CONTAINS SOME SPOILERS, MAYBE
Hmmmm. Well, fair play to Film 4: they got people talking about this. The Internet has been full of it: about Ben Wheatley's previous films (Sightseers is a recent DVD release, Down Terrace - which I still haven't seen - was on the telly again, and wasn't Kill List brilliant?), about the genuinely intriguing trailer, about the day-date release strategy. Well, Sightseers was alright, but Kill List was certainly a disappointment and nothing like the bright and shining renaissance of British horror cinema it was touted as: it was more like a Danny Dyer remake of A Serbian Film that got steadily more absurd and less likable as it went on. Now here's a black-and-white psychedelic independent microbudget Civil War arthouse horror movie which gets points for ticking a lot of boxes but loses them for being needlessly arty and "difficult" and frankly boring.
On a narrative level, A Field In England concerns an assorted handful of Civil War soldiers who leave the battle and head for a nearby alehouse: among them is alchemist Whitehead (Reece Shearsmith) who is forced to divine buried treasure for evil O'Neil (Michael Smiley). They find something, but what? Or do they ever make it that far, as they gorged themselves on wild mushrooms and may well have hallucinated everything?
Shot in very stylish black-and-white, its landscapes and facial closeups are undeniably terrific to look at. But as a piece of drama, as a piece of storytelling, it doesn't work: you don't give a hoot what happens and you're not sure whether any of this is taking place outside of someone's fevered, psilocybin-addled mind. Obviously, they know this: it's not a narrative film, it's a trippy visual film, it's a mood film, it's an atmosphere piece. There are moments when that works well, such as a particularly unnerving sequence with Shearsmith screaming in agony offscreen for what seems like ages, but there are moments when the off-yer-tits trip sequences (in which the screen is mirrored down the middle and the shots get progressively shorter and faster) just get wearying. And that's on home TV: I suspect it would make me ill in even a medium-sized cinema.
A Field In England has been described as an experimental film, but is it really? What's the experiment designed to achieve? If you're making films outside of your own bedroom or media studies class (not intended as an insult: I was a media student once!), then trying whatever wacky stuff comes into your head and seeing if it works isn't a viable option, especially if you're already an established director and you're charging an audience money to see it. For much of the time I just wished Wheatley would stop with the weirdness and tell the damned story. Atmosphere and style shouldn't be the whole point of the exercise: even David Lynch's effortless conjuring of utter dread lose their effect when you neither know nor care what, if anything, is going on. Even the complete absence of coherent narrative in Berberian Sound Studio didn't annoy me as much as it does here.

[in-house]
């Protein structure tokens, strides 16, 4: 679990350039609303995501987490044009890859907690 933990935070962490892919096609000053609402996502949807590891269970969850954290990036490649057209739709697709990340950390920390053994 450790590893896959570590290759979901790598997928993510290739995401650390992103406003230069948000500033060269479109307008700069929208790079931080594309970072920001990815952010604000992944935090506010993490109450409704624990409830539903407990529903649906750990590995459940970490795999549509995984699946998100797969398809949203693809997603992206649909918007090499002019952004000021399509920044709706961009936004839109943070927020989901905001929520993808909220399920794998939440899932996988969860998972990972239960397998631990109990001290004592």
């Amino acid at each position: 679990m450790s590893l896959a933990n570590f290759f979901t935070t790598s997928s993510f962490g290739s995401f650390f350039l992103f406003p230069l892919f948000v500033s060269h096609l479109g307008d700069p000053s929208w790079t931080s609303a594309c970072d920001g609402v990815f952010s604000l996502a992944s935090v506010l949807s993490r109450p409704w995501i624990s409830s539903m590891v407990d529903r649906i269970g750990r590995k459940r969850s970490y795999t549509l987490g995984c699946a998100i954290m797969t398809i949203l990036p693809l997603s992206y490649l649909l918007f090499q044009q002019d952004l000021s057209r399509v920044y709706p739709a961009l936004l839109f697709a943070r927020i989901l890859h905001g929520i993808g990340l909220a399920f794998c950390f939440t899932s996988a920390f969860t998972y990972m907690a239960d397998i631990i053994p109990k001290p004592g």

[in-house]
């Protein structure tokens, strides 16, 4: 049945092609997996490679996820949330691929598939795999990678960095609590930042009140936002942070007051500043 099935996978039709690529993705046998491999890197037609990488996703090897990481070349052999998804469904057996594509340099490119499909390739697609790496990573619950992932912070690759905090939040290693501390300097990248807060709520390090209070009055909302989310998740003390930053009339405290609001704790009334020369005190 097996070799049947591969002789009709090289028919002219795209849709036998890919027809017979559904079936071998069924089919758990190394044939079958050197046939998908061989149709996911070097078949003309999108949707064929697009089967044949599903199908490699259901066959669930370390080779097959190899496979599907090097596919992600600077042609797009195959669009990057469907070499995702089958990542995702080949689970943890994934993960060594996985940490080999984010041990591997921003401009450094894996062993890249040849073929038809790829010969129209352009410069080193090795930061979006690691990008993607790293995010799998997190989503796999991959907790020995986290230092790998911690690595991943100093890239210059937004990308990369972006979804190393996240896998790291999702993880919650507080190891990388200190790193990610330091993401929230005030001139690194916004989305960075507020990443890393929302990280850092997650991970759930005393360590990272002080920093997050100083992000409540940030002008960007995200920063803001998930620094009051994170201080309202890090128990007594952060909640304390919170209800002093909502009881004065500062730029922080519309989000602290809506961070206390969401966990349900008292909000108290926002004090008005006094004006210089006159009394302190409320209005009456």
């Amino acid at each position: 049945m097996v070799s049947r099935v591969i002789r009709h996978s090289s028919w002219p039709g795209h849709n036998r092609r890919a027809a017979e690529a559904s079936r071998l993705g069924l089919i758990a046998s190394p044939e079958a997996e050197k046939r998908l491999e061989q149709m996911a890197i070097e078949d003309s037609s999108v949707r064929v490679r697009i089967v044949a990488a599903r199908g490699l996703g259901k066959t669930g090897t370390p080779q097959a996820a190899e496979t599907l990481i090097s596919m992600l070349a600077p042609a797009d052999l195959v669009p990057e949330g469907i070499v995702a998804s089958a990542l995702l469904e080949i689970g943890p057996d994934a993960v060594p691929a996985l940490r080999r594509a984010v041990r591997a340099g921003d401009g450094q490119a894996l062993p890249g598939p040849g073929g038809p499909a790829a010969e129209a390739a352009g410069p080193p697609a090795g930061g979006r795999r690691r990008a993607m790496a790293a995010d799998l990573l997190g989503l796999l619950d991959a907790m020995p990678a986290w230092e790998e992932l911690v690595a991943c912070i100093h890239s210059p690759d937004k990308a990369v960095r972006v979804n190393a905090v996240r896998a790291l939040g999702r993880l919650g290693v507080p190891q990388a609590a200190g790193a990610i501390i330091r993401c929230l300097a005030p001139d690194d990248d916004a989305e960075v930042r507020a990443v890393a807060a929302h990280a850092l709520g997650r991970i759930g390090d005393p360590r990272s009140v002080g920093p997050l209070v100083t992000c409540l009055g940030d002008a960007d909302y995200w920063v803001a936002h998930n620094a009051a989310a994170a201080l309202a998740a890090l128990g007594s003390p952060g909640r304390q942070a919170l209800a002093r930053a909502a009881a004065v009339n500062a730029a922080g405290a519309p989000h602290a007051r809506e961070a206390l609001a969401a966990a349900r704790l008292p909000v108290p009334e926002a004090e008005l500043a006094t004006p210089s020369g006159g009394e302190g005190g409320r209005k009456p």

The more interesting experiment is the release pattern: A Field In England has been made available on all platforms simultaneously - cinema, DVD, Blu, online and TV. That's certainly unusual and I don't think it works as a commercial tactic to make one of the options free. Why on Earth would I have paid to travel to one of the few cinemas screening it or hired it from a rental library when it's on telly that evening for nothing? A much more interesting experiment would be to adopt this pattern for a huge summer blockbuster like Pacific Rim or Man Of Steel: at least then I'd have the choice to see it a handy chain cinema (my nearest option for A Field In England is over 30 miles away). Until the distributors have the balls to market huge-budget spectaculars that way, and cinema chains agree to give up the theatrical window entirely, day-date is going to remain the province of the tiny art movie.
Regardless of the medium, the bottom line is that I didn't like A Field In England at all; rather, I just got steadily more annoyed with it as it went along. Even given that I'm not a fan of the director, I expected more than this given the hype and publicity: yes, it's made a bit of a splash, but the splash itself is really more interesting than the thing that dropped into the bucket and made that splash. I don't feel conned - after all, I watched it for free on Film4 - but I do feel I've rather wasted my time with it.